ambivalence


ambivalence
  ---- by Marc Schuster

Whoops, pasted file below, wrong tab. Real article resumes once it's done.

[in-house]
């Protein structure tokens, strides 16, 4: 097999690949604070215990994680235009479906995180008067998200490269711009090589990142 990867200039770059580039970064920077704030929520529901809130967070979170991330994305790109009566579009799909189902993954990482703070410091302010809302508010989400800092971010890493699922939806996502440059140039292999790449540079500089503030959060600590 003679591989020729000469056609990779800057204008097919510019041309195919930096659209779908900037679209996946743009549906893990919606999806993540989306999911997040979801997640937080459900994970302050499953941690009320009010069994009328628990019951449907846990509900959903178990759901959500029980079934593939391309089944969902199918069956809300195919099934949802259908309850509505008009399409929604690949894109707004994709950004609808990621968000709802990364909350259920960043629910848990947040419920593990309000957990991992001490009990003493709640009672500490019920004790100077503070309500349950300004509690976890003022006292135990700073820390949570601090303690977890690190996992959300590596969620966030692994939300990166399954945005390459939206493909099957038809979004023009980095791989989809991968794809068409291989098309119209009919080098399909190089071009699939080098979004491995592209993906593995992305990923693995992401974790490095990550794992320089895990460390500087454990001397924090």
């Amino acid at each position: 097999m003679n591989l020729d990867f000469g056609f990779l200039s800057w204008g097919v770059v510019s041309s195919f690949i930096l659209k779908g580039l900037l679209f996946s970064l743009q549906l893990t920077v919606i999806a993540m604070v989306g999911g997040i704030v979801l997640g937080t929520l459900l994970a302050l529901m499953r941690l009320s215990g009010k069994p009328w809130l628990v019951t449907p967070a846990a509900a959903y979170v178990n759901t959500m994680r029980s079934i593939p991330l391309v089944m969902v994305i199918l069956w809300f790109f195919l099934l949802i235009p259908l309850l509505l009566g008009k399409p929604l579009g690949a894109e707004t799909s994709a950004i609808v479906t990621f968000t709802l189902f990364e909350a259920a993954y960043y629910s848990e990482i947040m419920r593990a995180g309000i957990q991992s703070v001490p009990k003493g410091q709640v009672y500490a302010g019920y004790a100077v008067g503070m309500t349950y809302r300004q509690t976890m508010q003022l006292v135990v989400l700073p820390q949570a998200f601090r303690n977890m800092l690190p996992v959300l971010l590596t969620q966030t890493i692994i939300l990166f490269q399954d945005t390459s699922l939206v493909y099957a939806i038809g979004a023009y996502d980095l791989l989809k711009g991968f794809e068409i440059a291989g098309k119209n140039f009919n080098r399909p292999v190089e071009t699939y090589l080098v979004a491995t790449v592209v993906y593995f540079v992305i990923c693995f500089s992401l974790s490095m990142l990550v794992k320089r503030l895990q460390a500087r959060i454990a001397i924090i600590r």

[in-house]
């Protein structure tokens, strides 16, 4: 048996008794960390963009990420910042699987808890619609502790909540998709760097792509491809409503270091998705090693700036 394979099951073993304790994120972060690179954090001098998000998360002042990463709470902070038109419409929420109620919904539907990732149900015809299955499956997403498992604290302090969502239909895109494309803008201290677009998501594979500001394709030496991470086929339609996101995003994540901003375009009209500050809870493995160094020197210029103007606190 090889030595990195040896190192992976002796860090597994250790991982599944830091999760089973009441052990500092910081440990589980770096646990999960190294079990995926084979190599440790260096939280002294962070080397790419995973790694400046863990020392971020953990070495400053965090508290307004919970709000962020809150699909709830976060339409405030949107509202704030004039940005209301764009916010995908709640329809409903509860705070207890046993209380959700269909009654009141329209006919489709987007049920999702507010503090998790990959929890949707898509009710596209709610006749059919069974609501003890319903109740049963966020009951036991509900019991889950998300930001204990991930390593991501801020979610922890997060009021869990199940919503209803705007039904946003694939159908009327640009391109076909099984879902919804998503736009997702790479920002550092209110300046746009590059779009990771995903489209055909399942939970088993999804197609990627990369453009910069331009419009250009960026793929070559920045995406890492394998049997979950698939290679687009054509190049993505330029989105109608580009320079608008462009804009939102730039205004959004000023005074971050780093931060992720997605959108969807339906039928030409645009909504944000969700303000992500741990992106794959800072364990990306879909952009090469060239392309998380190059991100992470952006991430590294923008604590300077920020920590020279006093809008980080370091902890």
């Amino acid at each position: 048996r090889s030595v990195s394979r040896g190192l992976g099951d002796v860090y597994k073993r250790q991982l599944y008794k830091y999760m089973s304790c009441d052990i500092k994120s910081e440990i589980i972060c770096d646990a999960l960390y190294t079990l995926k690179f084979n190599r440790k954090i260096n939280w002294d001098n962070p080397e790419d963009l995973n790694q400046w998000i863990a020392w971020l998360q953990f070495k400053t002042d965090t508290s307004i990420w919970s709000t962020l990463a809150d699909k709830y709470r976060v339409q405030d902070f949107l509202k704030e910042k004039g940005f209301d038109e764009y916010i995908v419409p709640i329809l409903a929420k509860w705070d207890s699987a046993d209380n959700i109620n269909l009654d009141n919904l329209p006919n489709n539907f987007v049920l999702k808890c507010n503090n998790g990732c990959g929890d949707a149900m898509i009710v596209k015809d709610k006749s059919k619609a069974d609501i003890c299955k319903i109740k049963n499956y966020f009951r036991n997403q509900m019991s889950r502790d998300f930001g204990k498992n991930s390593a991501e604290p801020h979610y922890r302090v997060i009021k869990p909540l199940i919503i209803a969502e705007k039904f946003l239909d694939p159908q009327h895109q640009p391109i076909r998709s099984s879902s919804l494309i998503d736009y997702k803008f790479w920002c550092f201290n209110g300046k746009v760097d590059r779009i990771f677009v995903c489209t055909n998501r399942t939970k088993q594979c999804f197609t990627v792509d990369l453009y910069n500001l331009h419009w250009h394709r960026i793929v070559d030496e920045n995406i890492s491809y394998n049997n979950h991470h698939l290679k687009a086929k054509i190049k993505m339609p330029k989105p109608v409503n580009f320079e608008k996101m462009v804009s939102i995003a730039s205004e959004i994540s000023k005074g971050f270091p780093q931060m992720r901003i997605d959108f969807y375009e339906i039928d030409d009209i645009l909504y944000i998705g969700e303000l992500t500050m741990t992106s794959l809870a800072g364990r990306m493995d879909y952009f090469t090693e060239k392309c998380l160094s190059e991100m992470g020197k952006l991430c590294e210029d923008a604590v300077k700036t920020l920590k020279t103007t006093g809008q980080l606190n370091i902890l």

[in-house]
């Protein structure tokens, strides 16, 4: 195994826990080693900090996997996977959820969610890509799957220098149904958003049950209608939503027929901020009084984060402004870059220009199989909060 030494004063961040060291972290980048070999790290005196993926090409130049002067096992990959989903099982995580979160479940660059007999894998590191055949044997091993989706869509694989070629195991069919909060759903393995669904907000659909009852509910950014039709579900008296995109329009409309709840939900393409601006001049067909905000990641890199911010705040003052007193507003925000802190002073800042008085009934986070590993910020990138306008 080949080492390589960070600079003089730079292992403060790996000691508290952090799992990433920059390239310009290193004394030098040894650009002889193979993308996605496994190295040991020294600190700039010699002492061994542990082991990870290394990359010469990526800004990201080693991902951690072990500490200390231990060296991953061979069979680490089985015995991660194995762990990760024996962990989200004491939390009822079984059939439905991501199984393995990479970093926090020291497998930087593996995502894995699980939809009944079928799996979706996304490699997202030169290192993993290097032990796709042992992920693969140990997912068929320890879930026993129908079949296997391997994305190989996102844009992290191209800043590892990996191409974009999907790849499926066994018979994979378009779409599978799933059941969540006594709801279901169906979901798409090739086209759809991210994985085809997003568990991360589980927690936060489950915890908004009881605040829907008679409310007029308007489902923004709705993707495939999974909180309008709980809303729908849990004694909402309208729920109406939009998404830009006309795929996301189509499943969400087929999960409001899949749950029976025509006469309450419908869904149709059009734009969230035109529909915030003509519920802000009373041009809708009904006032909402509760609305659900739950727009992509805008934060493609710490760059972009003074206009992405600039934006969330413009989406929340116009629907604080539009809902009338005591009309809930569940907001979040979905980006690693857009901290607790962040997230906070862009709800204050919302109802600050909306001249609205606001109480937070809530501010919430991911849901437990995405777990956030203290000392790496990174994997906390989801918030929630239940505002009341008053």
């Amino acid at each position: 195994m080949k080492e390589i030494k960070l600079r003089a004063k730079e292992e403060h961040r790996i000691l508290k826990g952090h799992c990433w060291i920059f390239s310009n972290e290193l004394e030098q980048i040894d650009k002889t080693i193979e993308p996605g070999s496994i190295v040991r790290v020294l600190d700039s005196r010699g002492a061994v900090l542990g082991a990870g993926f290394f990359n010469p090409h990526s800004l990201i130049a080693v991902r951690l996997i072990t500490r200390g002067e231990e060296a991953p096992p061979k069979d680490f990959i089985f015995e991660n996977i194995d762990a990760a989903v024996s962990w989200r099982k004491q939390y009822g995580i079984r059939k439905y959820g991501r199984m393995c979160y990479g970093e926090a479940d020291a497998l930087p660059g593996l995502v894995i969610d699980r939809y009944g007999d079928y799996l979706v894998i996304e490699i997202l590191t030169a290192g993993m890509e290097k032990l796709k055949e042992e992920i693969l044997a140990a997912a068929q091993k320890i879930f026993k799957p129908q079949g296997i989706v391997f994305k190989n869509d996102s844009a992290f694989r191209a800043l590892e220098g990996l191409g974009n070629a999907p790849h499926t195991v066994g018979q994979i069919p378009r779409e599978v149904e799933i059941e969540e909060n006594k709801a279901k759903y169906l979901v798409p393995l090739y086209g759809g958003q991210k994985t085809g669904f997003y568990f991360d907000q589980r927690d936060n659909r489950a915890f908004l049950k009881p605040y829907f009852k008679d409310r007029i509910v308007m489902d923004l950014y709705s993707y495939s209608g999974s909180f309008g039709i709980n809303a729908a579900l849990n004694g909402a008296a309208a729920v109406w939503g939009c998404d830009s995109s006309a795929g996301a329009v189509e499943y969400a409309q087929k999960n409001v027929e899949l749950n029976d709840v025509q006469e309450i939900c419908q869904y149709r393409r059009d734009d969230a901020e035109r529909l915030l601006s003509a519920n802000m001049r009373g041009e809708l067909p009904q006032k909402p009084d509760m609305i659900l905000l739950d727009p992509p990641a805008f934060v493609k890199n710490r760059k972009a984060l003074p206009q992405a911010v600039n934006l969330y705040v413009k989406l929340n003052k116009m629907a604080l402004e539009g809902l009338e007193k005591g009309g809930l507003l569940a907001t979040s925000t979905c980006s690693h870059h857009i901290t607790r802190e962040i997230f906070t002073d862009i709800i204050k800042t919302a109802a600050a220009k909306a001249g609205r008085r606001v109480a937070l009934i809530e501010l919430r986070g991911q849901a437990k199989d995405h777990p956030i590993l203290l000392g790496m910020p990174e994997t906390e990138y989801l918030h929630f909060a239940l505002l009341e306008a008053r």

Ambivalence is a slippery term whose definition and significance has shifted throughout Baudrillard's career. One constant, however, is that ambivalence always calls into question the legitimacy of value. For Baudrillard, value is the principal illusion behind consumer ideology in that it imputes significance to otherwise insignificant objects and, in so doing, motivates consumers to amass vast quantities of the same. From Baudrillard's perspective, the only way to alter social relations for the better is to reveal all forms of value as illusory. Such a revelation, he argues in his early works, will inevitably trigger the collapse of consumer ideology and, in so doing, allow individuals to regard themselves not as objects but as subjects. While this theory may not explain what ambivalence is or what forms it might take, it does demonstrate what ambivalence should do: serve as a catalyst for the destruction of consumer ideology. Ambivalence, then, represents the incessant potential for the destruction of the illusion of value that is at the heart of consumer ideology.